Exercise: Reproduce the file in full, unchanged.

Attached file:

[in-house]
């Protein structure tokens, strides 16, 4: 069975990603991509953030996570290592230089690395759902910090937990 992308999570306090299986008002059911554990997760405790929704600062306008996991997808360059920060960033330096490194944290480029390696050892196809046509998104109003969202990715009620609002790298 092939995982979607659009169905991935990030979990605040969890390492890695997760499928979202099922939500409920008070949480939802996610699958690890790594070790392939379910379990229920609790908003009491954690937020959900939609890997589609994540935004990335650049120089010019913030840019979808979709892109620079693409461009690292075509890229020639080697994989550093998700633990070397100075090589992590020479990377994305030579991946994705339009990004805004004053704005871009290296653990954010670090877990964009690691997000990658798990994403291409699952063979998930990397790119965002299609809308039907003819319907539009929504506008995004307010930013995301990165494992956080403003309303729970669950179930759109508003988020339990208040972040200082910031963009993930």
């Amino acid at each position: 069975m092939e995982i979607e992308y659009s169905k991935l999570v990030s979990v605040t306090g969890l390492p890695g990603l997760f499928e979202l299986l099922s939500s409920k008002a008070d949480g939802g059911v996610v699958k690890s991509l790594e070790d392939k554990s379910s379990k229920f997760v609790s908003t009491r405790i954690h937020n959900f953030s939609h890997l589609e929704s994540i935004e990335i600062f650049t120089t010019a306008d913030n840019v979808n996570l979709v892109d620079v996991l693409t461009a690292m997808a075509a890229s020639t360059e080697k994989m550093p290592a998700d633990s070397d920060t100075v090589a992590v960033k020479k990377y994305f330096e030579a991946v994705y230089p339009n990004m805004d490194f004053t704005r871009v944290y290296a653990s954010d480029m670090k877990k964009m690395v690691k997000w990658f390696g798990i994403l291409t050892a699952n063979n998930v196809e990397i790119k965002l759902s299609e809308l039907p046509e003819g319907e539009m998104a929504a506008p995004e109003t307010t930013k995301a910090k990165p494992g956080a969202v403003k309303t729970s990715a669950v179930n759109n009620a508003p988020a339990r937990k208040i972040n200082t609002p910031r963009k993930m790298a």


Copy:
[in-house]
């Protein structure tokens, strides 16, 4: 069975990603991509953030996570290592230089690395759902910090937990 992308999570306090299986008002059911554990997760405790929704600062306008996991997808360059920060960033330096490194944290480029390696050892196809046509998104109003969202990715009620609002790298 092939995982979607659009169905991935990030979990605040969890390492890695997760499928979202099922939500409920008070949480939802996610699958690890790594070790392939379910379990229920609790908003009491954690937020959900939609890997589609994540935004990335650049120089010019913030840019979808979709892109620079693409461009690292075509890229020639080697994989550093998700633990070397100075090589992590020479990377994305030579991946994705339009990004805004004053704005871009290296653990954010670090877990964009690691997000990658798990994403291409699952063979998930990397790119965002299609809308039907003819319907539009929504506008995004307010930013995301990165494992956080403003309303729970669950179930759109508003988020339990208040972040200082910031963009993930």
């Amino acid at each position: 069975m092939e995982i979607e992308y659009s169905k991935l999570v990030s979990v605040t306090g969890l390492p890695g990603l997760f499928e979202l299986l099922s939500s409920k008002a008070d949480g939802g059911v996610v699958k690890s991509l790594e070790d392939k554990s379910s379990k229920f997760v609790s908003t009491r405790i954690h937020n959900f953030s939609h890997l589609e929704s994540i935004e990335i600062f650049t120089t010019a306008d913030n840019v979808n996570l979709v892109d620079v996991l693409t461009a690292m997808a075509a890229s020639t360059e080697k994989m550093p290592a998700d633990s070397d920060t100075v090589a992590v960033k020479k990377y994305f330096e030579a991946v994705y230089p339009n990004m805004d490194f004053t704005r871009v944290y290296a653990s954010d480029m670090k877990k964009m690395v690691k997000w990658f390696g798990i994403l291409t050892a699952n063979n998930v196809e990397i790119k965002l759902s299609e809308l039907p046509e003819g319907e539009m998104a929504a506008p995004e109003t307010t930013k995301a910090k990165p494992g956080a969202v403003k309303t729970s990715a669950v179930n759109n009620a508003p988020a339990r937990k208040i972040n200082t609002p910031r963009k993930m790298a």